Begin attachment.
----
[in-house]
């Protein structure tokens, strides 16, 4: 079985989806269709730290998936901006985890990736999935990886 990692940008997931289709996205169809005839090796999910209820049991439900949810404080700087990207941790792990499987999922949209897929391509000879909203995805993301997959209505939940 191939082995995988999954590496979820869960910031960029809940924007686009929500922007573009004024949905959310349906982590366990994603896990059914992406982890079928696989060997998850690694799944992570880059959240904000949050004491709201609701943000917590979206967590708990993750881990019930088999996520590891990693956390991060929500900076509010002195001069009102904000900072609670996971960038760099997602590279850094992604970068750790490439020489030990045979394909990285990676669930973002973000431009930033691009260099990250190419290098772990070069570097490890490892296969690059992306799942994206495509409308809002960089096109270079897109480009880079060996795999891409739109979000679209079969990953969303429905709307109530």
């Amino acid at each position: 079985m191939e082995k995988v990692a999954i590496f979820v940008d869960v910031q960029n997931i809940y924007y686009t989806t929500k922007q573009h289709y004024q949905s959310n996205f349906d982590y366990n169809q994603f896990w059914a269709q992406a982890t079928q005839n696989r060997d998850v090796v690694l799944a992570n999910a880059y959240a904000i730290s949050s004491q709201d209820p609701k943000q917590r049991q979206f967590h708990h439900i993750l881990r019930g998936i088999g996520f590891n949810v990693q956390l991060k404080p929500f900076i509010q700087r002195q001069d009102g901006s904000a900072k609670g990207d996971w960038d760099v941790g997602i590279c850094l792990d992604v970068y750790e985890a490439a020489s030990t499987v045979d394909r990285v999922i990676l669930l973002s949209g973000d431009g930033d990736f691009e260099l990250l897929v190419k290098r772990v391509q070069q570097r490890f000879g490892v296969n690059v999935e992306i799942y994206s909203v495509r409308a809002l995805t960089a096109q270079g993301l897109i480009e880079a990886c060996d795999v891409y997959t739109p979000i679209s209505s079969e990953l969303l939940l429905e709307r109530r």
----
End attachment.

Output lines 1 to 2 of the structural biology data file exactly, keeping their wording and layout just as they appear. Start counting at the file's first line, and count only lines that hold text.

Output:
[in-house]
């Protein structure tokens, strides 16, 4: 079985989806269709730290998936901006985890990736999935990886 990692940008997931289709996205169809005839090796999910209820049991439900949810404080700087990207941790792990499987999922949209897929391509000879909203995805993301997959209505939940 191939082995995988999954590496979820869960910031960029809940924007686009929500922007573009004024949905959310349906982590366990994603896990059914992406982890079928696989060997998850690694799944992570880059959240904000949050004491709201609701943000917590979206967590708990993750881990019930088999996520590891990693956390991060929500900076509010002195001069009102904000900072609670996971960038760099997602590279850094992604970068750790490439020489030990045979394909990285990676669930973002973000431009930033691009260099990250190419290098772990070069570097490890490892296969690059992306799942994206495509409308809002960089096109270079897109480009880079060996795999891409739109979000679209079969990953969303429905709307109530």